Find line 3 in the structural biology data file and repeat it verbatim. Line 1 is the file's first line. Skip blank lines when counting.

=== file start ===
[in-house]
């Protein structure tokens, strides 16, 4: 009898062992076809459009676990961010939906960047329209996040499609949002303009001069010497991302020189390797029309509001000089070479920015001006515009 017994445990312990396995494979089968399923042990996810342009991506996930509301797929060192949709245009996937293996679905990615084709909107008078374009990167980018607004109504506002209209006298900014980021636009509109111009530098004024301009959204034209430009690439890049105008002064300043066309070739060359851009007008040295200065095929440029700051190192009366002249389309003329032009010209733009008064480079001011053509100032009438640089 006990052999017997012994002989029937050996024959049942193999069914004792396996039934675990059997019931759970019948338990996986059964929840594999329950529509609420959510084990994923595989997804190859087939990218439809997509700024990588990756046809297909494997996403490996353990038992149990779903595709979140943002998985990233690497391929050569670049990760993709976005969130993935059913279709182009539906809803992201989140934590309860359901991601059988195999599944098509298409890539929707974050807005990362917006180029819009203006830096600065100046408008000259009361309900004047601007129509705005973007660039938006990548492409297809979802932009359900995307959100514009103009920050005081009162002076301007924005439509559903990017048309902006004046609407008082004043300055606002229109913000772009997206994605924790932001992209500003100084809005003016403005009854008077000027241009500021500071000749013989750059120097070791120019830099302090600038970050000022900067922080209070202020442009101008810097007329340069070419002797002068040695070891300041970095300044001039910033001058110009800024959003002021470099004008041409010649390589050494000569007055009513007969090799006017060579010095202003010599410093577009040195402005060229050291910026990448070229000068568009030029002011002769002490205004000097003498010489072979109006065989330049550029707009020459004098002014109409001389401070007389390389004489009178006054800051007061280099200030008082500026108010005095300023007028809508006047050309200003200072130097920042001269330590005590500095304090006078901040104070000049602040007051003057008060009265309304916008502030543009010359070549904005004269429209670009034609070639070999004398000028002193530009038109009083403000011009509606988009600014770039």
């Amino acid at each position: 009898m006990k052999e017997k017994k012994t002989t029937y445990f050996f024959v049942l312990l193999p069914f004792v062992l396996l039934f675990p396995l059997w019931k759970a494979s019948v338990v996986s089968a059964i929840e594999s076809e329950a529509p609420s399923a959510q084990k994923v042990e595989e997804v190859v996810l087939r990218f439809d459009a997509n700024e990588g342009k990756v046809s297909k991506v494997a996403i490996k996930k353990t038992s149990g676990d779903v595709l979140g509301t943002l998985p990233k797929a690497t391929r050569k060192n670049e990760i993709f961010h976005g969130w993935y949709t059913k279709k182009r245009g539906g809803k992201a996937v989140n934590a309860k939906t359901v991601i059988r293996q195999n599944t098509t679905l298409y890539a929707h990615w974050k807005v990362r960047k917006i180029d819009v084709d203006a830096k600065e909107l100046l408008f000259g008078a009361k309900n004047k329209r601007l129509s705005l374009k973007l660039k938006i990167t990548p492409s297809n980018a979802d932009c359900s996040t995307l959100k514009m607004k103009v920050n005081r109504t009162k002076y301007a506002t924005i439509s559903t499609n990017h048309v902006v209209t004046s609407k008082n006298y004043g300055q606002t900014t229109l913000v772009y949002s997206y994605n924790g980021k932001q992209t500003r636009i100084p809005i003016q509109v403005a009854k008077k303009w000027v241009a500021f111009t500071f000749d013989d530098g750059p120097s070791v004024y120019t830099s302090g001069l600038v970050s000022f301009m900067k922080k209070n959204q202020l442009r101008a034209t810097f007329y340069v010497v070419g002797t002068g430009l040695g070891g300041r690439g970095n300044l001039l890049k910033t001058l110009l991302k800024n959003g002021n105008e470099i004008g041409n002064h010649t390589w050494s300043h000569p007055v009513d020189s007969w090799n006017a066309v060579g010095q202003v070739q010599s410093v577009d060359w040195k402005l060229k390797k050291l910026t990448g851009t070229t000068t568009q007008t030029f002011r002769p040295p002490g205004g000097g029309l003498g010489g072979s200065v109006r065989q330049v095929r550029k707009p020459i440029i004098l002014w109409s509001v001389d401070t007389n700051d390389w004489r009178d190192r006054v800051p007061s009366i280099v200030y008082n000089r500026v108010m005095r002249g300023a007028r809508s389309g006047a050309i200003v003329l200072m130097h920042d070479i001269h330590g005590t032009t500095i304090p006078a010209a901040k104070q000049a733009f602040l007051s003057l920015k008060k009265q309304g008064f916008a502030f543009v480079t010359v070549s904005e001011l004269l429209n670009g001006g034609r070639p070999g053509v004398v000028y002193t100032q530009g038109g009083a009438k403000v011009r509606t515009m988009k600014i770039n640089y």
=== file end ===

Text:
């Amino acid at each position: 009898m006990k052999e017997k017994k012994t002989t029937y445990f050996f024959v049942l312990l193999p069914f004792v062992l396996l039934f675990p396995l059997w019931k759970a494979s019948v338990v996986s089968a059964i929840e594999s076809e329950a529509p609420s399923a959510q084990k994923v042990e595989e997804v190859v996810l087939r990218f439809d459009a997509n700024e990588g342009k990756v046809s297909k991506v494997a996403i490996k996930k353990t038992s149990g676990d779903v595709l979140g509301t943002l998985p990233k797929a690497t391929r050569k060192n670049e990760i993709f961010h976005g969130w993935y949709t059913k279709k182009r245009g539906g809803k992201a996937v989140n934590a309860k939906t359901v991601i059988r293996q195999n599944t098509t679905l298409y890539a929707h990615w974050k807005v990362r960047k917006i180029d819009v084709d203006a830096k600065e909107l100046l408008f000259g008078a009361k309900n004047k329209r601007l129509s705005l374009k973007l660039k938006i990167t990548p492409s297809n980018a979802d932009c359900s996040t995307l959100k514009m607004k103009v920050n005081r109504t009162k002076y301007a506002t924005i439509s559903t499609n990017h048309v902006v209209t004046s609407k008082n006298y004043g300055q606002t900014t229109l913000v772009y949002s997206y994605n924790g980021k932001q992209t500003r636009i100084p809005i003016q509109v403005a009854k008077k303009w000027v241009a500021f111009t500071f000749d013989d530098g750059p120097s070791v004024y120019t830099s302090g001069l600038v970050s000022f301009m900067k922080k209070n959204q202020l442009r101008a034209t810097f007329y340069v010497v070419g002797t002068g430009l040695g070891g300041r690439g970095n300044l001039l890049k910033t001058l110009l991302k800024n959003g002021n105008e470099i004008g041409n002064h010649t390589w050494s300043h000569p007055v009513d020189s007969w090799n006017a066309v060579g010095q202003v070739q010599s410093v577009d060359w040195k402005l060229k390797k050291l910026t990448g851009t070229t000068t568009q007008t030029f002011r002769p040295p002490g205004g000097g029309l003498g010489g072979s200065v109006r065989q330049v095929r550029k707009p020459i440029i004098l002014w109409s509001v001389d401070t007389n700051d390389w004489r009178d190192r006054v800051p007061s009366i280099v200030y008082n000089r500026v108010m005095r002249g300023a007028r809508s389309g006047a050309i200003v003329l200072m130097h920042d070479i001269h330590g005590t032009t500095i304090p006078a010209a901040k104070q000049a733009f602040l007051s003057l920015k008060k009265q309304g008064f916008a502030f543009v480079t010359v070549s904005e001011l004269l429209n670009g001006g034609r070639p070999g053509v004398v000028y002193t100032q530009g038109g009083a009438k403000v011009r509606t515009m988009k600014i770039n640089y």